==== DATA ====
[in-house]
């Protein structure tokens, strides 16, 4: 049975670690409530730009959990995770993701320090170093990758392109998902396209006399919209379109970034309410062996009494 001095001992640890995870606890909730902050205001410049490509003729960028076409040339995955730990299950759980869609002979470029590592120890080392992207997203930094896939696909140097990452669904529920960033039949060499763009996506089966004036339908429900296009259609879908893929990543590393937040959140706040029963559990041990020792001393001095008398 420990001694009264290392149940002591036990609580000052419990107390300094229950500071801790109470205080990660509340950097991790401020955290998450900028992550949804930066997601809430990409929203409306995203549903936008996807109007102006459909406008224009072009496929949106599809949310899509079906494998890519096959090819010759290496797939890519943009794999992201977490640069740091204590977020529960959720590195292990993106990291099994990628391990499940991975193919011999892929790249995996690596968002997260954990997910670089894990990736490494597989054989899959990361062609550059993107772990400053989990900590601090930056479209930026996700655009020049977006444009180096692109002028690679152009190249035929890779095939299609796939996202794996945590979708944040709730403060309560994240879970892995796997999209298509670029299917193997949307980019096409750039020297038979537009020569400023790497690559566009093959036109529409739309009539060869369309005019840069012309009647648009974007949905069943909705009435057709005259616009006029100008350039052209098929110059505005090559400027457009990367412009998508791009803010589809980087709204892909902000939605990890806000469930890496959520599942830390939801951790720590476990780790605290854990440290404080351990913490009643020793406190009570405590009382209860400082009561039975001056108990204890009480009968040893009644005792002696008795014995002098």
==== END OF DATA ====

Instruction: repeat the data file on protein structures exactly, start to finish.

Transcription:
[in-house]
């Protein structure tokens, strides 16, 4: 049975670690409530730009959990995770993701320090170093990758392109998902396209006399919209379109970034309410062996009494 001095001992640890995870606890909730902050205001410049490509003729960028076409040339995955730990299950759980869609002979470029590592120890080392992207997203930094896939696909140097990452669904529920960033039949060499763009996506089966004036339908429900296009259609879908893929990543590393937040959140706040029963559990041990020792001393001095008398 420990001694009264290392149940002591036990609580000052419990107390300094229950500071801790109470205080990660509340950097991790401020955290998450900028992550949804930066997601809430990409929203409306995203549903936008996807109007102006459909406008224009072009496929949106599809949310899509079906494998890519096959090819010759290496797939890519943009794999992201977490640069740091204590977020529960959720590195292990993106990291099994990628391990499940991975193919011999892929790249995996690596968002997260954990997910670089894990990736490494597989054989899959990361062609550059993107772990400053989990900590601090930056479209930026996700655009020049977006444009180096692109002028690679152009190249035929890779095939299609796939996202794996945590979708944040709730403060309560994240879970892995796997999209298509670029299917193997949307980019096409750039020297038979537009020569400023790497690559566009093959036109529409739309009539060869369309005019840069012309009647648009974007949905069943909705009435057709005259616009006029100008350039052209098929110059505005090559400027457009990367412009998508791009803010589809980087709204892909902000939605990890806000469930890496959520599942830390939801951790720590476990780790605290854990440290404080351990913490009643020793406190009570405590009382209860400082009561039975001056108990204890009480009968040893009644005792002696008795014995002098």